What has really led to that state of perceived success however, is much like the iceberg image below.     5 or 6 years of baby steps.    5 or 6 years of pushing the agenda to encourage people to think a little differently and to do things a little differently.     5 or 6 years of decision making that at times wasn’t quite strategic in the true sense – sometimes more just a case of people taking a leap of faith in one of our beliefs about the way forward.  5 or 6 years of personal frustration at the slow pace of change.   5 or 6 years at glimpses of success that would drive us further.  5 or 6 years of the occasional opportunity that fell into our laps that we could then build on.  5 or 6 years of building partnerships and relationships with people that would provide benefit to both parties.

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And are we there yet?  Absolutely not.  There is much to do and it is tiring and amidst change above us, often pushes us to the brink of exhaustion and self-doubt.    I see where we are and sometimes only recognise how much there is to go.    And I also tend to see how many challenges are placed in our way and how many blocks are left there from decades of ‘We have always done it this way’ thinking.

The biggest blocks however, are in our minds.  What I have recognised is that mindset shift is the hardest thing to do.    This can take years, if it ever happens at all.   Mindset shift for teachers is often moving them away from something that, to them, has always worked.  Mindset shift moves people to uncertain ground, challenging them to think differently, to question and to not assume that the well trodden path is the right path.  In much the same way that we must challenge our parents to recognise the alternate paths for our kids’ futures, we must also continue to challenge our teachers to lift their heads from the work that is overwhelming them and to place importance on learning and being a learner.    It’s also up to us to continue the momentum despite challenges and change, placing importance on high quality teacher learning and providing the time and space for this to flourish.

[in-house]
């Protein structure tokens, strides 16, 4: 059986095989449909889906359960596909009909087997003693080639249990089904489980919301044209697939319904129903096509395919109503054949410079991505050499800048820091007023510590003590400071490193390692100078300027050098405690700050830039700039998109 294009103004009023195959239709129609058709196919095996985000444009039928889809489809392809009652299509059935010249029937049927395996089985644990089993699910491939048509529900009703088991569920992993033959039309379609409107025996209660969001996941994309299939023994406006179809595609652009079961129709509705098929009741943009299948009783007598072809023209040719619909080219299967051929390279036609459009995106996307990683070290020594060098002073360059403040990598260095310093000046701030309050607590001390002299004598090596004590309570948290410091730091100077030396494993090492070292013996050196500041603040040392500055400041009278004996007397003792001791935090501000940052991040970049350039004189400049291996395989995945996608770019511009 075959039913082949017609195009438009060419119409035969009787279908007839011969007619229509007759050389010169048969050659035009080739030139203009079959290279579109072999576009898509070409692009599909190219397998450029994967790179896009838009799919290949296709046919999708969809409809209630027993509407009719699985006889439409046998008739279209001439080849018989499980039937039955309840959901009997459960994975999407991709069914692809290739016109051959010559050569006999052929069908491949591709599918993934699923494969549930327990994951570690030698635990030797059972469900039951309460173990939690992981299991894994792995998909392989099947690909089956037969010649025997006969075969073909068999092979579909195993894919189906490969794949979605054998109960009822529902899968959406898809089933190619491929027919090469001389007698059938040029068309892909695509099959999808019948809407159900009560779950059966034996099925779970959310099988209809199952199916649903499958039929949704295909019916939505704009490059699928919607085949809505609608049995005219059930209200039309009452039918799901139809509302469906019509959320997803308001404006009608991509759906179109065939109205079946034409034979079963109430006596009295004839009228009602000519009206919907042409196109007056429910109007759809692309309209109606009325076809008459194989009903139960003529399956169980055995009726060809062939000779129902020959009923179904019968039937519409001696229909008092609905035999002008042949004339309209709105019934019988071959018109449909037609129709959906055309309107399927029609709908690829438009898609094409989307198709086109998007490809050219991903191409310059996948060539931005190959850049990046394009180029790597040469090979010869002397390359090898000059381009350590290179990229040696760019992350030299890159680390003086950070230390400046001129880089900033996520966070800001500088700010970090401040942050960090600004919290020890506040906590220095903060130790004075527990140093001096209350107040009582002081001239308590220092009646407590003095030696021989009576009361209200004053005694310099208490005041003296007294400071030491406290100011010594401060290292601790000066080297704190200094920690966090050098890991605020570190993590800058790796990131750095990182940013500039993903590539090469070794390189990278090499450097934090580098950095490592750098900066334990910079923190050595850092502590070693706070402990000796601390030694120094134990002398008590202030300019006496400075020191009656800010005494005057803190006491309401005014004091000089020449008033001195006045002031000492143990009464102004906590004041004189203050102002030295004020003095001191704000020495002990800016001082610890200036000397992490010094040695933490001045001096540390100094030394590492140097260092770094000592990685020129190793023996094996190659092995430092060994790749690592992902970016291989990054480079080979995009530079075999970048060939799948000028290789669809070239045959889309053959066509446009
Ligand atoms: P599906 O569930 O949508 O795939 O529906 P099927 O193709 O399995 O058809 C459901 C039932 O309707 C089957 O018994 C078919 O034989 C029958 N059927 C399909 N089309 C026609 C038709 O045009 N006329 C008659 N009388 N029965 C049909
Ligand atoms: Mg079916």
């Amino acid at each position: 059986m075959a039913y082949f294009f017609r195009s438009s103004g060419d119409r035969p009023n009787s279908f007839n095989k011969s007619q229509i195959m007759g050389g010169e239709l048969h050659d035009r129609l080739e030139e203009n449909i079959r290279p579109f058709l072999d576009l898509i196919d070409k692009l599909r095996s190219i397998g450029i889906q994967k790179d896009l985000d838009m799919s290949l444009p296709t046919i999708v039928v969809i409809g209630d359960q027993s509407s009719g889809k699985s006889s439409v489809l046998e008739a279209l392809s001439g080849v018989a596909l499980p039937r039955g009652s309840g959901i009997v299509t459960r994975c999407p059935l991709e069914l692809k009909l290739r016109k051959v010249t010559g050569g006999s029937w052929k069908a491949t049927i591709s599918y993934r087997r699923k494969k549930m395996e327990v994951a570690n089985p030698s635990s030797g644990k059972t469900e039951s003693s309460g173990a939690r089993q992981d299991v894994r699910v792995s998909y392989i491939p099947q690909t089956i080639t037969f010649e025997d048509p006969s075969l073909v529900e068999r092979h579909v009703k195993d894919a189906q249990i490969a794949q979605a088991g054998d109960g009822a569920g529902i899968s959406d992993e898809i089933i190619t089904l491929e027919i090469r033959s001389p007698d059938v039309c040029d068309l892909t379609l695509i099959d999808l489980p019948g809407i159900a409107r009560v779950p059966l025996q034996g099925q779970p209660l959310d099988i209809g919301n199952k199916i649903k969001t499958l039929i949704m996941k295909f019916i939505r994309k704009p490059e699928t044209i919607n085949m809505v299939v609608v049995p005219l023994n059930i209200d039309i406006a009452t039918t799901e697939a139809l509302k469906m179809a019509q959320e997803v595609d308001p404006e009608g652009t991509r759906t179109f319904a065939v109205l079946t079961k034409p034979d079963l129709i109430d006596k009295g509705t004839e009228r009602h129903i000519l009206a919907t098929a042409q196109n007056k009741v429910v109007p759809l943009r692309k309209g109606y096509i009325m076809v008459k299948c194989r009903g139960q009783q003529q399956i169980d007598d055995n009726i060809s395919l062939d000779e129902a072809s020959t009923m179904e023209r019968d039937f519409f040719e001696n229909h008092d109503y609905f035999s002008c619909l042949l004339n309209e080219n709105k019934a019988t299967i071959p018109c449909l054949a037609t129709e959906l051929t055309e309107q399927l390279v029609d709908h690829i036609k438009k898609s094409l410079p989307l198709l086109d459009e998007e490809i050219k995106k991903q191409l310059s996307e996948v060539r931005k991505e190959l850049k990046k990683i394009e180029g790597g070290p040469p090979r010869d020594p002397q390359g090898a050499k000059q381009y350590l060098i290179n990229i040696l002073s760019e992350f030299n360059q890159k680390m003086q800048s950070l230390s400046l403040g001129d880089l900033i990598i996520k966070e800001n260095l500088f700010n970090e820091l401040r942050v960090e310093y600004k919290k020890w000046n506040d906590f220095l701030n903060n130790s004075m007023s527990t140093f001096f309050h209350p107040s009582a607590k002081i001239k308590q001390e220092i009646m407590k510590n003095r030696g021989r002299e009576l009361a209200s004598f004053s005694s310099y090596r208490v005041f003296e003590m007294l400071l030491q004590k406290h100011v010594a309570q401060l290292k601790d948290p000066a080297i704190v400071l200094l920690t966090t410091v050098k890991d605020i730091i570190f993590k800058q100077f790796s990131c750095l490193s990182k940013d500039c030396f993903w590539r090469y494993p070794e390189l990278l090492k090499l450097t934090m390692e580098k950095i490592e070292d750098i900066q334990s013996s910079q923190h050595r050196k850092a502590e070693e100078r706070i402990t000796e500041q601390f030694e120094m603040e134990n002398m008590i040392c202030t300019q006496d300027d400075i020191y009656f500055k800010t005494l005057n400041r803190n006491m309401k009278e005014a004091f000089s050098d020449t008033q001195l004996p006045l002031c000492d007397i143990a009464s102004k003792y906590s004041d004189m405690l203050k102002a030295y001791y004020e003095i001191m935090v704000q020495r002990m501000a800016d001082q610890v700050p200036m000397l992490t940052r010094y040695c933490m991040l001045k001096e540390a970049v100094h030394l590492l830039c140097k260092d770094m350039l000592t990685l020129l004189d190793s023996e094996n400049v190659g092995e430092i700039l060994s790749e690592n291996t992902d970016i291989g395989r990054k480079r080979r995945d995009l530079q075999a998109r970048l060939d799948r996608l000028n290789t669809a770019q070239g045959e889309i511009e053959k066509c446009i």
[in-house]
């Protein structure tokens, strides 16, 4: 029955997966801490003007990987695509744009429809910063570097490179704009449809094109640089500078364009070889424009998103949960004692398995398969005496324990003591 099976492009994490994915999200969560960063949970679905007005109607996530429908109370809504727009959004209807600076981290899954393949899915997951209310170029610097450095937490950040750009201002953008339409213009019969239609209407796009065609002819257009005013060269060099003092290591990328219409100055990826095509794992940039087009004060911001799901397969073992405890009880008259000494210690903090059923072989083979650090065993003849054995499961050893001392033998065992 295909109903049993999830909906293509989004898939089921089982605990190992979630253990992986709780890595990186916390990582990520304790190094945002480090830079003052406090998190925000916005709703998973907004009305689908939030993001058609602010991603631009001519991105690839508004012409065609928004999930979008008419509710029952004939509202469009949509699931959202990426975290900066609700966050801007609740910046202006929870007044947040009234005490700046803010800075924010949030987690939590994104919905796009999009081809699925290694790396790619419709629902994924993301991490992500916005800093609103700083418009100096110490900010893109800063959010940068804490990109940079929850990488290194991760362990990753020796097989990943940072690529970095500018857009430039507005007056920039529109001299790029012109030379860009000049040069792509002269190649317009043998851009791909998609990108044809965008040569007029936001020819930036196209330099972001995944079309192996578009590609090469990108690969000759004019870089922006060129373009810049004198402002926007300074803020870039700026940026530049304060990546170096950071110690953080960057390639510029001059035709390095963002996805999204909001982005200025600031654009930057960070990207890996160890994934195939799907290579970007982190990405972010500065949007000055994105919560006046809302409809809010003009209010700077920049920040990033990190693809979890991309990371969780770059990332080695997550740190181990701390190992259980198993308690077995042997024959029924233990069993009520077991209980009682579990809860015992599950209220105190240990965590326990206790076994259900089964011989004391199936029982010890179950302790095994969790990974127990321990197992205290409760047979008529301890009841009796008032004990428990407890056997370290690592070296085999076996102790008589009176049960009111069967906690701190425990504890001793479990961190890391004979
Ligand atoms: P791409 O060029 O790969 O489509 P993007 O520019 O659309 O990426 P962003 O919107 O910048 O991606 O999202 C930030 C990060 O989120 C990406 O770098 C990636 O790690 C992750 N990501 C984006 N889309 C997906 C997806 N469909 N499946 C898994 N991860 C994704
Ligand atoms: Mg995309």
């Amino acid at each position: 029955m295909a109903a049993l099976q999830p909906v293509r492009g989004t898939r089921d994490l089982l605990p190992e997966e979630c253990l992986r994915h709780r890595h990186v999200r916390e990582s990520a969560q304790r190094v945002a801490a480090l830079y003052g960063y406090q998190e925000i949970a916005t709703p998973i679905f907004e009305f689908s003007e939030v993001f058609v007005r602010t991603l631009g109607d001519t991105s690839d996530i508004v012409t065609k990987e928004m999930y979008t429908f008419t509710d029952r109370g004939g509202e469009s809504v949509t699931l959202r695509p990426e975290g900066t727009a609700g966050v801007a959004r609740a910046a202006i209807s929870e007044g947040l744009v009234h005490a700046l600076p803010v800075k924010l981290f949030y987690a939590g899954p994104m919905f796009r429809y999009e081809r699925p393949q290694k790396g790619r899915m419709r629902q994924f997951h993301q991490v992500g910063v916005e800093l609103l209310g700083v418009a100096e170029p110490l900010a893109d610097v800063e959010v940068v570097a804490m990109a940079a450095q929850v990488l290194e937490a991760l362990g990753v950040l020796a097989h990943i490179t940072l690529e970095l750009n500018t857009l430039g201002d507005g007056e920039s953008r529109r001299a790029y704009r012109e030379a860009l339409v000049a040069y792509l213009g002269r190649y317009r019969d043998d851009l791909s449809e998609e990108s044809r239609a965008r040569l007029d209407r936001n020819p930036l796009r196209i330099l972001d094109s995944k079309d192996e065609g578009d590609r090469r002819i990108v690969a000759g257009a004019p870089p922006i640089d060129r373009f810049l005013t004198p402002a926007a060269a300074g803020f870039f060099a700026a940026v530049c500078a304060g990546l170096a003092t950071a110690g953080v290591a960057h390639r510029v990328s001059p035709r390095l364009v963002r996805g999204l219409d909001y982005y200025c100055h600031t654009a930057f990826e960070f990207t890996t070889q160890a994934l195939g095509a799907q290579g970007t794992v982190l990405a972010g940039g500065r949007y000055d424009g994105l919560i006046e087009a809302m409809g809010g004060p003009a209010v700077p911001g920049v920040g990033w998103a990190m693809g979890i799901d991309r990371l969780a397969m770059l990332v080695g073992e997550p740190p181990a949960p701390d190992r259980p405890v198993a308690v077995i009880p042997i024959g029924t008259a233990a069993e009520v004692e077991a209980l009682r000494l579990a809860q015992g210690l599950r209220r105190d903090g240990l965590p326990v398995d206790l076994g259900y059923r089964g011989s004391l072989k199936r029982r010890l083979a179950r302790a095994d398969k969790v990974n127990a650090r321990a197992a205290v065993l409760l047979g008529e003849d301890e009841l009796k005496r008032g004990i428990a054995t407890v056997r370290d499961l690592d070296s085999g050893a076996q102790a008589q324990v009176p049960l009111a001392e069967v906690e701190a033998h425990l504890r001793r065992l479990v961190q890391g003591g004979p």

So, in summary, good change is not about ticking boxes, about putting people in roles, assuming they will check in with you occasionally and just get the job done.  Managing and embedding change at a leadership level means providing the vision – the vision that is achieved through collaborative and creative efforts with our people and then supporting people to reach it.  It’s about recognising the unique nature of your site and your own community and leveraging this to work differently, work harder or work smarter.  It’s also about keeping your eye firmly on the future and taking small and solid steps constantly to get there.




Change – is it a clear choice between floundering or thriving?


Change – do we descend into a ‘pit’ or do we open our arms to opportunity?

When something changes with little warning,  which in turn impacts on a state where elements appear to be flourishing, it’s almost natural to regard that change with a certain degree of disappointment and dismay.   A feeling of being slightly shell-shocked can remain with you for days or much longer.   You view the short-term future as something that you must endure and something which is bound to descend into negative territory before it improves or indeed even gets on a steady footing resembling what it was before.

Essential however, at times like these, is to remind oneself that,  hidden beneath the layers of disappointment there may be, as yet, some unrealised opportunities for growth, clarity, progress and further evolution.

You may start to see the need to define your key steps and direction as an opportunity rather than a hinderance and the chance to gain clarity with the existing team as a time for a meeting of minds which will strengthen the way forward rather than as a time where things threaten to fall into disarray.

And even if one does flounder, there’s nothing to say that this state isn’t beneficial.   Floundering as a metaphor paints a picture of splashing desperately or being unable to gain a foothold or perhaps a less extreme one like being slightly unsteady in the shallows.  And being slightly unsteady may simply mean that you aren’t taking things for granted and that questioning is part of your mindset.

I just came across this description whilst reading about ‘Pause 2018’ – Australia’s Premier Innovation Festival.

This years theme is: Journey = Destination

A great idea doesn’t just come from thin air. It takes a lot of hard work, sacrifice, and even some failures along the way. We want a no-holds-bar-warts-and-all story that will inspire our attendees to pursue their own journeys, take risks and be the changemakers of tomorrow. The only mandatory request that we have is that your address be: ‘Content You Can’t Google’, so keep that in mind when you are preparing your submission.